Friday, February 13, 2009

Life is either a daring adventure, or nothing

Helen Keller

QN: Another installment from Bruce. I thought it was great and offer it here as an exclusive feature...

3rd Postcard from Fujairah


The breakfast buffet here at the hotel is amazing; the twin counters stretch for at least sixty linear feet, and are literally covered with food. One can choose from seven different kinds of juice, two styles of pre-prepared egg, veal sausage, beans, sautéed mushrooms, at least five kinds of cheese, a dozen different breads, six different pastries, eight different fresh fruits both whole and prepared, plus yogurt, dry cereal, European granola, dried fruit, a salad bar, smoked salmon and mackerel, and local specialties like Arabic pickles. A cook stands ready to custom-cook omelets, waffles, and crepes on request.
A few items tell one that he is in a foreign land. A large narrow-necked, round-bottom copper kettle sits at an angle over a small burner. It carries a stopper, a ladle, and a sign announcing that it contains “Foul Madames”; surely an unfortunate name for any food attempting to appeal to English speakers. Ham, bacon and other hog products are offered, but carry large warning signs in Arabic and English: “Pork!” The bacon in particular is different; it is really what an American would call thinly-sliced ham, grilled to a delicate brown. There is very little attached fat. I have a feeling that the long strips of fatback, heavily marbled with lard, which we consume are just too much for Muslim sensibilities. The pork sausage is plump and looks like it was boiled, and then given a cursory browning as an afterthought. The flavor is insipid; I check it every morning and only select one if the cook was not paying attention and burned it.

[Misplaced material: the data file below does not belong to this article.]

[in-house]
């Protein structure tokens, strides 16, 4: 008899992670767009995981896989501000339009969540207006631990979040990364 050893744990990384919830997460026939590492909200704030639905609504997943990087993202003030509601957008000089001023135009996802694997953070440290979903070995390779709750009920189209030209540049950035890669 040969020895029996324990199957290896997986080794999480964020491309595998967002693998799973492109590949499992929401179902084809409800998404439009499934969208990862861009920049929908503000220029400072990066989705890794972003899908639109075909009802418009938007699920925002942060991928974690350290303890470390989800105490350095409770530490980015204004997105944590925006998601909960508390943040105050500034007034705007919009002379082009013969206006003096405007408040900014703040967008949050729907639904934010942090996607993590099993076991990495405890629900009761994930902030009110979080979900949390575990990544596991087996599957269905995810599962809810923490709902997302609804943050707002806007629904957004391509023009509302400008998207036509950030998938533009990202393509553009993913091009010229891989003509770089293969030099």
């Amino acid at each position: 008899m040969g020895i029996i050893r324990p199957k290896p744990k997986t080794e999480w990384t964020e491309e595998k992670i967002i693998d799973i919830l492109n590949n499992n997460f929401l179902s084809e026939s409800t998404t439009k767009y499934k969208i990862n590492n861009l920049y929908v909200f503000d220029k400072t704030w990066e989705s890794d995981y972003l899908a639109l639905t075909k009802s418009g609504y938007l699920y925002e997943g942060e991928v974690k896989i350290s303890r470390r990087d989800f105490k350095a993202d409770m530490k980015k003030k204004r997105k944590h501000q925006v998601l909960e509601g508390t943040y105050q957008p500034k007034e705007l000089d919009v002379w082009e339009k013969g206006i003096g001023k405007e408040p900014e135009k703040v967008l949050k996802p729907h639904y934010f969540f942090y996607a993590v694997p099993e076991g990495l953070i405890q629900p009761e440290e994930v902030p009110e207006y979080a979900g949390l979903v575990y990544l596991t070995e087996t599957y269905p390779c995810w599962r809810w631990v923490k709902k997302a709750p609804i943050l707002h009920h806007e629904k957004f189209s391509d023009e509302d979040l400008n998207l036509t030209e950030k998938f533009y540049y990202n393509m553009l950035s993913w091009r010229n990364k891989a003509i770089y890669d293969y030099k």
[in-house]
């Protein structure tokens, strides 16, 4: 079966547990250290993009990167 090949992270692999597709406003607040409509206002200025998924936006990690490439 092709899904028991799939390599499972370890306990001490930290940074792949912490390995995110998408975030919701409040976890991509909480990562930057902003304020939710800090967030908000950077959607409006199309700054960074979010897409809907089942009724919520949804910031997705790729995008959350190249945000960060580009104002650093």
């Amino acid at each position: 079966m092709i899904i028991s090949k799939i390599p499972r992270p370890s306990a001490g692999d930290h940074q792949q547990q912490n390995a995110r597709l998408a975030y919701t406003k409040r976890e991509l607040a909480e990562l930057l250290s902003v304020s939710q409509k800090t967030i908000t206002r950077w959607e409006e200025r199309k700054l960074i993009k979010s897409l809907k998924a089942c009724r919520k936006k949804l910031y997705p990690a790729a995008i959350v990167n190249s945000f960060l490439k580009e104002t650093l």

Olives and candied fruit are offered in bowls on one corner, plus feta cheese in cubes, hummus, flavored sour cream, chopped fresh vegetables as toppings, and other oddities. One in particular has aroused my interest. Although nearly every item in the buffet is identified with a little placard on a stand, one bowl always stands incognito amidst the plenty. It is a greenish–black dust, vaguely organic in appearance, yet it somehow reminds me of gunpowder. The surface is utterly flat, but I have the uneasy feeling that if I stare at it long enough gentle ripples may appear and spread out, like when a swamp is disturbed by a subsurface denizen. I am almost afraid to turn my back on it. The consistent lack of any identification worries me; it may be that this powder is so universally recognized as to not need a sign.

Or it may be a Harry Potter-like refusal to label “that which must not be named…”

Arab Drivers…

Arab drivers favor foreign luxury models. Lexus predominates, but Mercedes, BMW, and high-end Toyotas are common. Muscle-cars appear once in a while; the odd Corvette, Mustang, or Porsche. SUVs are also common, though they tend to be the flashier ones sporting lots of chrome. Less affluent Arabs will invariably choose an older premium model over a newer, more pedestrian car. I have seen vintage Mercedes minus body parts, but sporting custom wheels, tinted windows, and large pictures of local royalty in the windows.
Another thing which distinguishes the average Arab driver is his near-total disregard for the normal rules of driving. They usually travel in the fast lane, and very fast at that. My cab driver keeps one eye in the mirror at all times while passing, since the average Arab usually signals his desire to pass by approaching from the rear at breakneck speed; the more considerate lay on the horn. Large speed bumps are universal in the approaches to intersections; the threat of vehicular damage is the only thing which will slow an Arab down.
Blending into traffic seems to be a matter of social status; lane changes at traffic lights are done with aggressive abandon. Last night on the way home we watched one of them decide to merge left at a signal; he tucked the front fender of his black Lexus between the two cars to his right and redlined his engine. I thought pistons were going to launch thru the hood any second. My driver and I looked at each other for a second, and simultaneously burst out laughing; some things require no shared language.

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You are not entitled to your opinion. You are entitled to your informed opinion. No one is entitled to be ignorant.

Harlan Ellison